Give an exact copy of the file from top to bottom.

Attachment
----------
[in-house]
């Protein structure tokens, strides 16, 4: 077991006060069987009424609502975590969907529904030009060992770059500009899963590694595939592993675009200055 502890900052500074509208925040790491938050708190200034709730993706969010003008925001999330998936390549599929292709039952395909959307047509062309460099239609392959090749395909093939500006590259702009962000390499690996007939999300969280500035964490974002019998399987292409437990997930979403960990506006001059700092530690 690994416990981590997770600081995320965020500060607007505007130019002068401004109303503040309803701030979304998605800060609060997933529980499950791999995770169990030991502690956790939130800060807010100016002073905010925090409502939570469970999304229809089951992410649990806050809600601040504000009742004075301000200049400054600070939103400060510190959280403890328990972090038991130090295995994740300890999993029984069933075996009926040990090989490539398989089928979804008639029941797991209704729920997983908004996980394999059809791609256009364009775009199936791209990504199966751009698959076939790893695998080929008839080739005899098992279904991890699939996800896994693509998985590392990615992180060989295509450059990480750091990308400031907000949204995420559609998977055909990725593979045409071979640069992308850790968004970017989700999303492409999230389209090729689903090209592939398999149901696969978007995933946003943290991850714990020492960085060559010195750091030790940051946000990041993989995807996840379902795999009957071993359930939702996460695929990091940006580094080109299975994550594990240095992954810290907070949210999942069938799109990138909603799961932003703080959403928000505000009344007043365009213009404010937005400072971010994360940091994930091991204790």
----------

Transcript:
[in-house]
């Protein structure tokens, strides 16, 4: 077991006060069987009424609502975590969907529904030009060992770059500009899963590694595939592993675009200055 502890900052500074509208925040790491938050708190200034709730993706969010003008925001999330998936390549599929292709039952395909959307047509062309460099239609392959090749395909093939500006590259702009962000390499690996007939999300969280500035964490974002019998399987292409437990997930979403960990506006001059700092530690 690994416990981590997770600081995320965020500060607007505007130019002068401004109303503040309803701030979304998605800060609060997933529980499950791999995770169990030991502690956790939130800060807010100016002073905010925090409502939570469970999304229809089951992410649990806050809600601040504000009742004075301000200049400054600070939103400060510190959280403890328990972090038991130090295995994740300890999993029984069933075996009926040990090989490539398989089928979804008639029941797991209704729920997983908004996980394999059809791609256009364009775009199936791209990504199966751009698959076939790893695998080929008839080739005899098992279904991890699939996800896994693509998985590392990615992180060989295509450059990480750091990308400031907000949204995420559609998977055909990725593979045409071979640069992308850790968004970017989700999303492409999230389209090729689903090209592939398999149901696969978007995933946003943290991850714990020492960085060559010195750091030790940051946000990041993989995807996840379902795999009957071993359930939702996460695929990091940006580094080109299975994550594990240095992954810290907070949210999942069938799109990138909603799961932003703080959403928000505000009344007043365009213009404010937005400072971010994360940091994930091991204790």